The inaugural 2016 National Funding Resources and Training Summit to Revitalize Vulnerable Communities brought together a diverse range of stakeholders and sectors to provide participants with a wide array of best practices, networks, resources, tools and techniques to build healthy, sustainable and economically thriving communities. The Summit sought to foster the building of long‐lasting, collaborative partnerships and expand the collective capacity to support our most vulnerable communities on their journey of moving from “Surviving to Thriving.” The Summit sounded a call to action to shift paradigms and rewrite the false narratives that say investing in these communities doesn’t make sense and doesn’t yield positive results. Communities, when given the opportunities, tools, and resources, can speak for themselves and move from surviving to thriving creating positive economic change, reducing negative environmental exposures and improving health outcomes.
To further level the playing field for all vulnerable and environmentally overburdened communities, and empower them to move from merely surviving to thriving, the Summit was organized under the following set of guiding principles:
- Establish a community driven approach in the conceptualization, development, organization, and implementation of the October 25‐ 26, 2016 Summit.
- Build upon the model of community‐based, community driven processes to solve local problems, identify risk and reduce exposure to pollution.
- Empower communities to develop their own environmental expertise and organizational capacity to address their self‐identified needs and concerns.
- Ensure that the definition of community emphasize multi‐stakeholder partnerships between local residents, grassroots and community‐based organizations, the businesses sector and government.
To increase accessibility, the opening and closing plenaries and one session from each track were video streamed live over the two‐day Summit. Remote participants were able to download content, ask questions, post comments through a variety of communications channels including social media, email updates, and interactive activities via the Summit website.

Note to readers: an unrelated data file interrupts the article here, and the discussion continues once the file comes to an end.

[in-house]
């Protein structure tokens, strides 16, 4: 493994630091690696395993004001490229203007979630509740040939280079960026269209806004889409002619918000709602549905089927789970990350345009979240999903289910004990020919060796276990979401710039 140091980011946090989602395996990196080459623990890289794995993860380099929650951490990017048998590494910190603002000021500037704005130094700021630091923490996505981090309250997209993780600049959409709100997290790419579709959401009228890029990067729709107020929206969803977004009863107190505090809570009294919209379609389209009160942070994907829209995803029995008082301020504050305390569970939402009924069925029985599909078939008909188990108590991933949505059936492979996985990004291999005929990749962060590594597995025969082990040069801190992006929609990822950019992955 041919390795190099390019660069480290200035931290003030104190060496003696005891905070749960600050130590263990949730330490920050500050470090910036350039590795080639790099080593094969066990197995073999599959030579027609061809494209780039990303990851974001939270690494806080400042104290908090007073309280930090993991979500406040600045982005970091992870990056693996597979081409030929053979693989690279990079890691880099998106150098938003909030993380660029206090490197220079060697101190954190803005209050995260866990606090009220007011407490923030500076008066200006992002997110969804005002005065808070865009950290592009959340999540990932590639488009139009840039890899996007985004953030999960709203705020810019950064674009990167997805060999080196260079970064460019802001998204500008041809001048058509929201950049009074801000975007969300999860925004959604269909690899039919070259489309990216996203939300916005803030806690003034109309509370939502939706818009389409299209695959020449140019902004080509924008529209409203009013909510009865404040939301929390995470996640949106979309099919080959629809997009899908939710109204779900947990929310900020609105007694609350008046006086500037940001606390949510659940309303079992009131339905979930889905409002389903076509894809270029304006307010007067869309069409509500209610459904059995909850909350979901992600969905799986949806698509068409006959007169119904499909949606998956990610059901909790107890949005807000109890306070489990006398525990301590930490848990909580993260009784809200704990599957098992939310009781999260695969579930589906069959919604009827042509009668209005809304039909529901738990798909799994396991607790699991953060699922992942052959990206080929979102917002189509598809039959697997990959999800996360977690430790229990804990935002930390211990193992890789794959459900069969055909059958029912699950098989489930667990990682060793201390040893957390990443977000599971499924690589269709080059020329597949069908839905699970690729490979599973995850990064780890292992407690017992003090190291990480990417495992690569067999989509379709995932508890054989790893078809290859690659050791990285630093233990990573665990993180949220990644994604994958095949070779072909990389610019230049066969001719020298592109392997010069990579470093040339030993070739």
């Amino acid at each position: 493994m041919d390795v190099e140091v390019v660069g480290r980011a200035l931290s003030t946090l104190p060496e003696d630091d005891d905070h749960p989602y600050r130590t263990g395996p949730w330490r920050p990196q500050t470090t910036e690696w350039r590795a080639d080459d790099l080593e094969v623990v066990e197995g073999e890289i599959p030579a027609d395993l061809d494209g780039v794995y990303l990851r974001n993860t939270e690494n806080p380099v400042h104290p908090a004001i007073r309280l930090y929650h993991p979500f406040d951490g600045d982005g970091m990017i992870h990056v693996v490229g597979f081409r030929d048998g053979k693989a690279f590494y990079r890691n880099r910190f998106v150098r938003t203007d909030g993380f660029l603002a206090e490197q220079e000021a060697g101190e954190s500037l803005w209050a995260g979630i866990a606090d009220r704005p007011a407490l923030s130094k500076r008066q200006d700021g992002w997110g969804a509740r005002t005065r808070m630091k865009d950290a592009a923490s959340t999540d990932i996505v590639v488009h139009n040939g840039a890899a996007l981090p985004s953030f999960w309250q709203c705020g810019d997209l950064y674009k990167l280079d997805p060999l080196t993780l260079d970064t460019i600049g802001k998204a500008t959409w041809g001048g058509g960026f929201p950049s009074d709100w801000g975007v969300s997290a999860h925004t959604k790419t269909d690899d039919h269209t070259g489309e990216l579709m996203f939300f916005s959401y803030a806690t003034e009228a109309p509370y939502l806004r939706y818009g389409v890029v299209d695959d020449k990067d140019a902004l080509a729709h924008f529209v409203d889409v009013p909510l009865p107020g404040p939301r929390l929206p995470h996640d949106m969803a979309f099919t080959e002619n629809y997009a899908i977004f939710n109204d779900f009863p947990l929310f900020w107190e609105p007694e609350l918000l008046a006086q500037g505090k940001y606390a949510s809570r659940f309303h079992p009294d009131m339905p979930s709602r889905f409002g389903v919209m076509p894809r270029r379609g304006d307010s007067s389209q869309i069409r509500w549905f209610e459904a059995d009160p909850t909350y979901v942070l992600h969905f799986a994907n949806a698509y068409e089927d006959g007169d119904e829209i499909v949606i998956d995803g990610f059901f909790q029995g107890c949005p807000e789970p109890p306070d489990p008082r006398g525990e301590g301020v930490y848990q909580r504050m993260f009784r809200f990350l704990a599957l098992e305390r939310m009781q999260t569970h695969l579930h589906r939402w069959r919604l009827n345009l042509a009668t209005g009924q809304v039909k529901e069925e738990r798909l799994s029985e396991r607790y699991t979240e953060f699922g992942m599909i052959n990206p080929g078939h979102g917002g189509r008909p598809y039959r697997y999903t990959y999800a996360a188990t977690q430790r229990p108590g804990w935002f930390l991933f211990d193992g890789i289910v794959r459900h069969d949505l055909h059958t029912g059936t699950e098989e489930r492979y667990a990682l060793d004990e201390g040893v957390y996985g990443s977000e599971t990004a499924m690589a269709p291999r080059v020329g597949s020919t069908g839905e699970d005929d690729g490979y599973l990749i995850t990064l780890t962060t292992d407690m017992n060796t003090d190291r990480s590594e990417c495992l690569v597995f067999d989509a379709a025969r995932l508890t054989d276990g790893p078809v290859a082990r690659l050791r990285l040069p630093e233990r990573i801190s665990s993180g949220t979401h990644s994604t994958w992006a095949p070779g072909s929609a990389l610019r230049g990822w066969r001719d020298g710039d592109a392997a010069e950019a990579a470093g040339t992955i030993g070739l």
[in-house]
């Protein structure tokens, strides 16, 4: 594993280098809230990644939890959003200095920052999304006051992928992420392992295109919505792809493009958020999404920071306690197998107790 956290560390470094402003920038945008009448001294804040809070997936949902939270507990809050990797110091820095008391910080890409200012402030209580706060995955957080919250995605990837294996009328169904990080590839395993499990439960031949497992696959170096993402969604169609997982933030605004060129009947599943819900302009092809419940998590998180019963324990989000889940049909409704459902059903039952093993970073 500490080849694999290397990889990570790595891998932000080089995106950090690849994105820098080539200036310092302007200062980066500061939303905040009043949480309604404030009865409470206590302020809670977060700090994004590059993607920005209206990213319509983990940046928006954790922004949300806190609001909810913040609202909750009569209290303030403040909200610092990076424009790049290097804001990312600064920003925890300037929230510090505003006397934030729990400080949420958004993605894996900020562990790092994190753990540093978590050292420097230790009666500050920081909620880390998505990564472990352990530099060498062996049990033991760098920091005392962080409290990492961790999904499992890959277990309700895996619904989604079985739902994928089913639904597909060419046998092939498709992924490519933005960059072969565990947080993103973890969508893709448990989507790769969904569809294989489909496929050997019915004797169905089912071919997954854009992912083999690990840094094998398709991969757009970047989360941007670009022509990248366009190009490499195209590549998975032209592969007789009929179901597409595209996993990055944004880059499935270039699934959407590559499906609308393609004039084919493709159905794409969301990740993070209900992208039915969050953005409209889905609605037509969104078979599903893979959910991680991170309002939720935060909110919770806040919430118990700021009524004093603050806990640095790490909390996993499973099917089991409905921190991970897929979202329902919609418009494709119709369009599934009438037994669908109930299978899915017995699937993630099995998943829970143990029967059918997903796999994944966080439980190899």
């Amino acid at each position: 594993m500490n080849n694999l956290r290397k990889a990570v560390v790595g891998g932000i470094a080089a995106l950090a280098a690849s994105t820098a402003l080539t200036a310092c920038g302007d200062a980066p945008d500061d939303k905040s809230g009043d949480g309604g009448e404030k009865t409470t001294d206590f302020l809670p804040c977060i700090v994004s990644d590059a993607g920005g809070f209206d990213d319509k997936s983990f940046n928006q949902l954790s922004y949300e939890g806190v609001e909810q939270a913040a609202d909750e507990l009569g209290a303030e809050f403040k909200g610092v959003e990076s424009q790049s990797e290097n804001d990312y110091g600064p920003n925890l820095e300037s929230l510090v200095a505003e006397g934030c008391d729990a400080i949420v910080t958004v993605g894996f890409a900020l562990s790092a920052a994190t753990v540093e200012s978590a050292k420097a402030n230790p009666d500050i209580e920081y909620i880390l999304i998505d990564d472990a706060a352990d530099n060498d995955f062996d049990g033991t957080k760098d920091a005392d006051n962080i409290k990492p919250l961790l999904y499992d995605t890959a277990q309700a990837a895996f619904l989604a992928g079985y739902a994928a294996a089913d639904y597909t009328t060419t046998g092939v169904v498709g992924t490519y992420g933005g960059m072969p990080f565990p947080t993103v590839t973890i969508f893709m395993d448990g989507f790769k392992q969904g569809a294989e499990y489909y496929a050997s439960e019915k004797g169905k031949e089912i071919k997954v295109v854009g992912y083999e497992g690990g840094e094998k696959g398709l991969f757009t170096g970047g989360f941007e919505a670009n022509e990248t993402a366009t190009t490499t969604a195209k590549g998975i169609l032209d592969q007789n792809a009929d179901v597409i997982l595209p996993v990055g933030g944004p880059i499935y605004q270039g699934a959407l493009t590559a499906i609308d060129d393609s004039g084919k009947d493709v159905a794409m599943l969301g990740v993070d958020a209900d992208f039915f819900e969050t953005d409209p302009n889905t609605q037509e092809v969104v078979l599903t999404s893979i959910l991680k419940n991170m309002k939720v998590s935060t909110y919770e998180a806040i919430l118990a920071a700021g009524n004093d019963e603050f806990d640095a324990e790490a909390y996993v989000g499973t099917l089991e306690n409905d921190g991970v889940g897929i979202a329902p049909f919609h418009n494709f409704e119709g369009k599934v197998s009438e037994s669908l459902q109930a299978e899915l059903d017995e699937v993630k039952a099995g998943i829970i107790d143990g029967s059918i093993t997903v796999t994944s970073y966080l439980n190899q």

The Summit interactive technology team pursued a three pronged approach to engaging in‐person and remote participants before, during, and after the two‐day event. Prior to the event, the primary communications channels used to promote the Summit and build community were the Summit website and social media. Both channels also remained active and engaging during the two‐day Summit, while also serving as valuable resources for the emerging Summit community as demonstrated by sustained engagement and activity following the event. In addition to the website and social media activity, two full days of Summit activities were streamed live via webinar, creating a highly engaging environment and rich interactive experience for Summit participants unable to attend in person. The webinar supported live video from inside the presentation room (including shots of presenters and audience), live audio from inside the room and remote participants on the phone, all media presentation, and interactive polling and chat applications to mirror active participation in the room.
Over 300 in‐person participants and 110 remote access participants attended from a variety of stakeholder sectors (e.g., federal/tribal/state/local government, non‐governmental organizations, EJ communities; business/industry, and academia. Participants represented geographic diversity ranging from the Pacific Northwest in Seattle, WA, the upper mid‐west in Minneapolis, Minnesota; the Gulf Coast in New Orleans, LA; and the Northeast in New York.
The Summit dialogue was framed with four plenary discussions and organized around the following three tracks that were developed collaboratively through cross‐sector planning workgroups:
- Just Transition Workforce Development Training
- Business Opportunities & Access to Financial Resources
- Health and Environmental Resources
The plenaries and tracks are summarized in this synopsis. More detail, including track‐leads, speakers, partners, sponsor and exhibitors, is provided in the Program Agenda and Eco‐Café Guide.
In addition, Infinite Earth Radio has released a series of companion podcast episodes featuring Mustafa Ali and several of the Summit’s track leads. The multi‐part series takes a deep dive into environmental justice, the Summit’s three tracks, and how to move vulnerable communities from surviving to thriving.
Listen in on iTunes, infiniteearthradio.com.